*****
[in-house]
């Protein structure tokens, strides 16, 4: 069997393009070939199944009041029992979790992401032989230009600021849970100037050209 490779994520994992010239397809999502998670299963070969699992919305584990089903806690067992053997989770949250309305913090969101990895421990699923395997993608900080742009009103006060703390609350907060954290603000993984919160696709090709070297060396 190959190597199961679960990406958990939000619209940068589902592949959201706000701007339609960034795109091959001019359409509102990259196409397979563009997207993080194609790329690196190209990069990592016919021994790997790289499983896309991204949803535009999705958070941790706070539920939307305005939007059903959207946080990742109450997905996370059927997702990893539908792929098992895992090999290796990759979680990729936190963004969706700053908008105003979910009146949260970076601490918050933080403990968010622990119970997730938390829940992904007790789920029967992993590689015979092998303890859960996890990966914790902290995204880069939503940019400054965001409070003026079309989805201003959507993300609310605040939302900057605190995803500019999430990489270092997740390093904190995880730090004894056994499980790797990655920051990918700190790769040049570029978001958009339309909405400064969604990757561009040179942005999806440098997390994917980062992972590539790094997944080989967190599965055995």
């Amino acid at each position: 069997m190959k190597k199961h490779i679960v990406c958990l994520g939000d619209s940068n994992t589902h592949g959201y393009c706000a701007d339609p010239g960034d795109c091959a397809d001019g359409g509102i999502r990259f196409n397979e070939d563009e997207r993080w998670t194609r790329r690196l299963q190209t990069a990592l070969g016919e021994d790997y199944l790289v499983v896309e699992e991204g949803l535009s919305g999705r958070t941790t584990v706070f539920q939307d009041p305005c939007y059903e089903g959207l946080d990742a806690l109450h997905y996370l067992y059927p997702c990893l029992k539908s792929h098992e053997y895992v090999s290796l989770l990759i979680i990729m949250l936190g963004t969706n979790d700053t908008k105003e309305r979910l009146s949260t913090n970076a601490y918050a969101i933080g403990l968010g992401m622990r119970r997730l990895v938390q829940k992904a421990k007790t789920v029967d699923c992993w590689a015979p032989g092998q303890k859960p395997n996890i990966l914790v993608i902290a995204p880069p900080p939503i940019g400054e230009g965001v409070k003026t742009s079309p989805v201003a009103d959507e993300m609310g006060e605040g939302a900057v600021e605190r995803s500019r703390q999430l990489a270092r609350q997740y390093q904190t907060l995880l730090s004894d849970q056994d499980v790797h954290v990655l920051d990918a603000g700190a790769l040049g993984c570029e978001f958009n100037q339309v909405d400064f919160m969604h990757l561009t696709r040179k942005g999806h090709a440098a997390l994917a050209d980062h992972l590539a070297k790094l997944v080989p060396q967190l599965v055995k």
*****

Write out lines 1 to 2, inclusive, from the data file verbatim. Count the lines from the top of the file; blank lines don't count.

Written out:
[in-house]
């Protein structure tokens, strides 16, 4: 069997393009070939199944009041029992979790992401032989230009600021849970100037050209 490779994520994992010239397809999502998670299963070969699992919305584990089903806690067992053997989770949250309305913090969101990895421990699923395997993608900080742009009103006060703390609350907060954290603000993984919160696709090709070297060396 190959190597199961679960990406958990939000619209940068589902592949959201706000701007339609960034795109091959001019359409509102990259196409397979563009997207993080194609790329690196190209990069990592016919021994790997790289499983896309991204949803535009999705958070941790706070539920939307305005939007059903959207946080990742109450997905996370059927997702990893539908792929098992895992090999290796990759979680990729936190963004969706700053908008105003979910009146949260970076601490918050933080403990968010622990119970997730938390829940992904007790789920029967992993590689015979092998303890859960996890990966914790902290995204880069939503940019400054965001409070003026079309989805201003959507993300609310605040939302900057605190995803500019999430990489270092997740390093904190995880730090004894056994499980790797990655920051990918700190790769040049570029978001958009339309909405400064969604990757561009040179942005999806440098997390994917980062992972590539790094997944080989967190599965055995």